NOTE: This low light test is conducted with a stationary subject, and the camera mounted on a sturdy tripod. Most digital cameras will fail miserably when faced with a moving subject in dim lighting. (For example, a child's ballet recital or a holiday pageant in a gymnasium.) Digital SLRs like the Sony A900 do much better than point & shoots, but you still shouldn't expect a quick autofocus lock with moving subjects.
Great print quality, good color, sharp 20x30-inch prints from RAW files, usable ones from in-camera JPEGs.
The Sony A900's printed output was quite impressive, able to output sharp 20 x 30 inch prints from its RAW files at ISO 200, and good-looking ones that size from its in-camera JPEGs. As of this writing in early September, 2008, the only RAW converter that can read the A900's images is Sony's own Image Data Converter. We processed the RAW images in that, but with the sharpening set to zero, then transferred the 16-bit TIFF image into Photoshop, where we applied unsharp masking at 250% and 0.3 pixel radius. The result was a good bit sharper detail than that in the camera-generated JPEGs, but we suspect we'll see more yet once Adobe Camera RAW and other third-party RAW converters can read the Sony A900's files.
With 25 megapixels of resolution, there's plenty of detail in the Sony A900's images to go larger than 20x30 inches: We tried outputting a part of our Far Field test image at the equivalent of 30 x 40 inches. Even with the careful unsharp masking in Photoshop, the result was a little soft looking, but would absolutely be suitable for display at typical viewing distances for prints that large. (It looked quite sharp when viewed at any distance greater than two to three feet.) What actually limited the usable print size more than detail was image noise: At 30x40 inches (which is really pretty huge), noise in the sky and flat shadow areas was quite visible, even at ISO 200, the camera's native sensitivity.
As noted elsewhere in this review, the Sony A900 has higher resolution than any other 35mm format DSLR, but the Canon EOS-1D Mark III wins handily in terms of image noise. We're reluctant to refer to this as the A900's "Achilles heel," particularly in light of the fact that the 1Ds Mark III sells for 2.6x the price of the A900. It is, though, one of the most noticeable areas in which the A900 falls short of its much more expensive competitor, so deserves mentioning.
Checking print quality at higher ISOs, we found that the Sony A900's images produced good-looking 13x19 inch prints up to about ISO 400 or 800: Minor chroma noise began to appear at ISO 400, and became more prominent at ISO 800, although many users would probably find the ISO 800 results at 13x19 inches suitable for wall display. At 5x7 inches, images looked good to ISO 1,600 and usable to ISO 3,200.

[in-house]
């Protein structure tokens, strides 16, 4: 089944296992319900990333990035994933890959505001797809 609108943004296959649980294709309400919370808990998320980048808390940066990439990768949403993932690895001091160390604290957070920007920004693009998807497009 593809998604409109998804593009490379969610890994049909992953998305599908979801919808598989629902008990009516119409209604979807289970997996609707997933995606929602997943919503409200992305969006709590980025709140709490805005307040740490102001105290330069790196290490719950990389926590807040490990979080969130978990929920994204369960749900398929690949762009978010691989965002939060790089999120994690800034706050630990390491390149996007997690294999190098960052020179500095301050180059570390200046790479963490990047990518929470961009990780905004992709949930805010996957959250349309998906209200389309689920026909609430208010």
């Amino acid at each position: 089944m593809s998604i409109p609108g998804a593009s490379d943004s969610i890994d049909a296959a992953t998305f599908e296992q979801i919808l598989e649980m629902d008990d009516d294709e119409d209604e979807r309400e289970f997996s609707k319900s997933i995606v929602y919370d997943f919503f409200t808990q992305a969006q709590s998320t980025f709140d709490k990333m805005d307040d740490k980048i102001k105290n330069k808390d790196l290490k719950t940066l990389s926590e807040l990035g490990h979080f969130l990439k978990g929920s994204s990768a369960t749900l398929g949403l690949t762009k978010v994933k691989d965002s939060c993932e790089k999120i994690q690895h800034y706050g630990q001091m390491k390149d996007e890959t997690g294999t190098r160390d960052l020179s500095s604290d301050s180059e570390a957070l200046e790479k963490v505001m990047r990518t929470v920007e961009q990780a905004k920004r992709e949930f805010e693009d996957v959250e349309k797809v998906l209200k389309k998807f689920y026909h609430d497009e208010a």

Color-wise, we found the Sony A900's images very appealing. Given the relatively understated color handling we observed in the Imatest results, we somewhat expected to find the printed output a little dull-looking, but this wasn't the case: Colors looked plenty bright, but never unnatural. Very nice color, overall.
Bottom line, the Sony A900 is a camera that can deliver incredible resolution under good to moderate lighting, and as such should find application for commercial work, portraits, landscapes, architectural and fine art photography and similar applications. At the highest magnifications though, some noise is visible even at its default ISO 200 sensitivity, and this steadily increases as you go up the ISO scale. As always, the obtrusiveness of its image noise varies inversely with the size of the print you're making. If all you care about is 8x11 output, you'll probably find the Sony A900 usable up to ISO 1,600 and possibly higher. On the other hand, we expect that a large part of the reason many people will plunk down $3,000 for this camera is because they want to exploit its extraordinary resolution by making really large prints. If that's your application, then the maximum useful ISO drops quite a bit, to the extent that ISO 800 is really pushing it, even for 13x19 inch prints. We say "even for 113x19 inch prints" because, while that size is about as large as most prosumer inkjet printers go, it's not that big compared to the A900's 25 megapixel resolution. (At 300 pixels/inch, the A900's output would measure 13.4x20.2 inches.)
While we haven't been able to test one yet, a good third-party RAW converter and aftermarket noise-processing software package could give you considerably more ISO headroom. Barring that, the A900 is really best used at ISO 400 and under, at least for those times when you'll want to print to 13x19 inches or larger.
Testing hundreds of digital cameras, we've found that you can only tell just so much about a camera's image quality by viewing its images on-screen. Ultimately, there's no substitute for printing a lot of images and examining them closely. For this reason, we now routinely print sample images from the cameras we test on our Canon Pro9000 studio printer, and on the Canon iP5200 here in the office. (See the Canon PIXMA Pro9000 review for details on that model.)